I came to Iraq to find out what’s going on over here, but even when you’re here—perhaps especially when you’re here—it’s hard to get a complete understanding of the situation. You start to see complexities and nuances that defeat attempts at the sort of generalizations that are so easy to make from thousands of miles away.
Case in point: Tuesday in Baghdad. The newspapers are full of reports about a “fierce gunbattle” that took place that morning in Fadhel, a primarily Sunni neighborhood in east Baghdad. Four Iraqi soldiers were reported killed in a clash with insurgents; some fifteen U.S. soldiers were wounded and at least one U.S. helicopter was damaged by groundfire. It so happens that I was only a few miles away when all this happened, staying at a small U.S. installation called Forward Operating Base Justice located in the Khadamiya neighborhood of northwestern Baghdad, across the Tigris River from Fadhel. Yet the first I knew of this battle, which dominated the news cycle for at least 24 hours, was when I returned to Camp Victory, a much bigger U.S. base near Baghdad International Airport, and logged on to the Internet.
Far from being the scene of fierce fighting, Khadamiya was remarkably quiet during the two days I was there—Monday and Tuesday. On Monday night, April 9, the fourth anniversary of Saddam Hussein’s overthrow, I went with some soldiers of the 82nd Airborne Division on a foot patrol of the area. Shops were open, people were in the streets, and there was no threat of any kind. On Tuesday morning, I drove out of the base to attend a security meeting with local Iraqi leaders and security officers. Then I drove around with some American MP’s to visit Iraqi police stations. Again, all was quiet.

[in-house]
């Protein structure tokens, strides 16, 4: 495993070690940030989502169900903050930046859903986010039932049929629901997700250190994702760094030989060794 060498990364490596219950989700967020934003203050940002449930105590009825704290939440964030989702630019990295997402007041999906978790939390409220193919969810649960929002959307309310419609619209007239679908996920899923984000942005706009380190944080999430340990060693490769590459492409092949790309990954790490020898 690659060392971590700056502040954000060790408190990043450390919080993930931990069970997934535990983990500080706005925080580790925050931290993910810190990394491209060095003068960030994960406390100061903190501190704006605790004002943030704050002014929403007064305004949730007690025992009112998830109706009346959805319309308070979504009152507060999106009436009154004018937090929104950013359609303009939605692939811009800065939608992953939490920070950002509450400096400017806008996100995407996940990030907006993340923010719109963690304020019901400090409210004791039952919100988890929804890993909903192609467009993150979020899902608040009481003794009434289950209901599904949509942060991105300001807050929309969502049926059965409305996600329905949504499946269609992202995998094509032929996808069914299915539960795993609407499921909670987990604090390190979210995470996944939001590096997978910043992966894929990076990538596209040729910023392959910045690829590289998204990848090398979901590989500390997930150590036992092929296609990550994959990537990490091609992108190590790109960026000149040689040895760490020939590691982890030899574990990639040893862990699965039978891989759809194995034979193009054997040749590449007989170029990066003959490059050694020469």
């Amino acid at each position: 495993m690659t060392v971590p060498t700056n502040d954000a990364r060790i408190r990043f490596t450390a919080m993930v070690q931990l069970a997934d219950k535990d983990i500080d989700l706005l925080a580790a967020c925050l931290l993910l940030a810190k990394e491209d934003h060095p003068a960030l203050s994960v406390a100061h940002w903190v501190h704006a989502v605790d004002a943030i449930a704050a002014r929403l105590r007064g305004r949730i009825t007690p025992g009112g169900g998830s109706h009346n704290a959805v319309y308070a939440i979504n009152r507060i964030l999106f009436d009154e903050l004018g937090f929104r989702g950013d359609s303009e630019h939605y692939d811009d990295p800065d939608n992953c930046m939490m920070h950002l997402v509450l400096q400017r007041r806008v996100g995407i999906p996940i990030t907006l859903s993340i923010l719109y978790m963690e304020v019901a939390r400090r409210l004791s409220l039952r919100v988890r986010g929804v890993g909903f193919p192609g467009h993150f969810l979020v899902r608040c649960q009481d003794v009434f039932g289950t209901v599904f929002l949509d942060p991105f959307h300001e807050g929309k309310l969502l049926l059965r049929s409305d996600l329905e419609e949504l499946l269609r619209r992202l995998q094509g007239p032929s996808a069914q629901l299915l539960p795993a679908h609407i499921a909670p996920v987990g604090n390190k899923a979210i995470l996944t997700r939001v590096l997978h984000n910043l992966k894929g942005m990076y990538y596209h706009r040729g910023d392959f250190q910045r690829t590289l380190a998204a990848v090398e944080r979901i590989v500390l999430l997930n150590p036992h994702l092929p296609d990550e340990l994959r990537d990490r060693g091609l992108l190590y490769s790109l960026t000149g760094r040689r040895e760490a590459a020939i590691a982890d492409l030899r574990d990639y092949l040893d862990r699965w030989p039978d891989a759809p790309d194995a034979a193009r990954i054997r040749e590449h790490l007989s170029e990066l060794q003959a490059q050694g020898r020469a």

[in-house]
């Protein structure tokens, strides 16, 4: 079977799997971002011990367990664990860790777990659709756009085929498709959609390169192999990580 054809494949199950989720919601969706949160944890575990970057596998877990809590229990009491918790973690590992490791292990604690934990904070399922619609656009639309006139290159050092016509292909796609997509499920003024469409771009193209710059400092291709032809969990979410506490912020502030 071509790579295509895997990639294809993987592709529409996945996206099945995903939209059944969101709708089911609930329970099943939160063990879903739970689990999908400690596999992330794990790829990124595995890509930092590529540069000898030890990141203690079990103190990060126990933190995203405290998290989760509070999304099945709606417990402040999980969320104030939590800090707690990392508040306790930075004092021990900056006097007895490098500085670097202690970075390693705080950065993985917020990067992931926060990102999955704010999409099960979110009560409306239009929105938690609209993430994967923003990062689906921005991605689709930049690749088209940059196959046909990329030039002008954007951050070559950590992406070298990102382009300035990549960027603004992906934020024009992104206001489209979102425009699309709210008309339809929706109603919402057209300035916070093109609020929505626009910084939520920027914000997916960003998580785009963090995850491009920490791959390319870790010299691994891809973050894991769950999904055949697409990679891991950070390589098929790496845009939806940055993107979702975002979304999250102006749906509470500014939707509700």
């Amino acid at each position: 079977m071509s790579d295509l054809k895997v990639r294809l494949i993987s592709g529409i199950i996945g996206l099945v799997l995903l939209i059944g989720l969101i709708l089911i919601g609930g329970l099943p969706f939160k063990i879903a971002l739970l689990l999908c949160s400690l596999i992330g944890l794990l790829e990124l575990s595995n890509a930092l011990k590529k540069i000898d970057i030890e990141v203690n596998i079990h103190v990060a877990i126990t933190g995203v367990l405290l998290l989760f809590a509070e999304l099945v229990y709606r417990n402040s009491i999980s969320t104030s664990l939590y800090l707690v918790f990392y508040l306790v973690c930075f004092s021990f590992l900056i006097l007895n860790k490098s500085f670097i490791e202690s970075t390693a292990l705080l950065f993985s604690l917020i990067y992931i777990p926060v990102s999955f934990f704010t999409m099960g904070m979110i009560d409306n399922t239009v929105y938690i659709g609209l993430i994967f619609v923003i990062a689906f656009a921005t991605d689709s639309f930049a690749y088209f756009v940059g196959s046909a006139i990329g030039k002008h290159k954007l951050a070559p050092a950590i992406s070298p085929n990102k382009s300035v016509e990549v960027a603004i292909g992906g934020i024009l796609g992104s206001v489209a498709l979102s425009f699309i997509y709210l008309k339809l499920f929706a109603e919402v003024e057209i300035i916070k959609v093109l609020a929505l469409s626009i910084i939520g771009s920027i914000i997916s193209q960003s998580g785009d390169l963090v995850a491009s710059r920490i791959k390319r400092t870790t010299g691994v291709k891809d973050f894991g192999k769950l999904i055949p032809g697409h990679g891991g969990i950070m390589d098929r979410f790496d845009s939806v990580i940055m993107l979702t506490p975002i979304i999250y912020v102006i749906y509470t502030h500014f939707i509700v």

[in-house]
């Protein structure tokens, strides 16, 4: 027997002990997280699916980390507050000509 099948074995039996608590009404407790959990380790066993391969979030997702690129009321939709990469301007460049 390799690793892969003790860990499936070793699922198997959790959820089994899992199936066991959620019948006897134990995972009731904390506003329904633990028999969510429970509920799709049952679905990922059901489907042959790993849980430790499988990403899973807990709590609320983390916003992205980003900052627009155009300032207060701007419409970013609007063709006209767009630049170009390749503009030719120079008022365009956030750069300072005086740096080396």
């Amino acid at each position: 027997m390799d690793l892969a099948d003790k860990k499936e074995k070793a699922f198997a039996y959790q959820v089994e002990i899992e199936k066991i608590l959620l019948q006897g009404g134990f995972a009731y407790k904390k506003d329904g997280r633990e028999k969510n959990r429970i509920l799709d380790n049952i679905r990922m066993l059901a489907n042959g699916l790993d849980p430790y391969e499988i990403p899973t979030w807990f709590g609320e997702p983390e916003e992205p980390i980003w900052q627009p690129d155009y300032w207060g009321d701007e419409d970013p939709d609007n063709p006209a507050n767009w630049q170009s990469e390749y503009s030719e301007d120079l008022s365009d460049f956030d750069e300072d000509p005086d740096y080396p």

At the end of the day I drove in a convoy of Humvees straight across Baghdad, down Route Senators and then Route Irish, from FOB Justice to Camp Victory. We were not attacked on the way. In fact, the soldiers I was with were wondering why the situation was so placid—little realizing that things were not so placid on the other side of the Tigris. But since that’s another brigade’s AOR (area of operations), the soldiers I was with from the 2nd Brigade Combat Team of the 1st Cavalry Division were oblivious to those events.
What accounts for this tale of two cities—one quiet, one tumultuous? Primarily ethnic composition. Khadamiya is a Shiite stronghold where extensive security, provided primarily by Iraqi forces, prevents Sunni insurgents from penetrating. Iraqi troops and police officers have good relations with the locals. Fadhel is an area with a larger Sunni population where Sunni insurgents have gained a foothold and where residents are suspicious of the Shiite-dominated Iraqi Security Forces.
Simply being on the ground makes you realize how facile and distorting are all attempts to generalize about the situation. Is Baghdad secure or not? It all depends on where you are, and when you are there.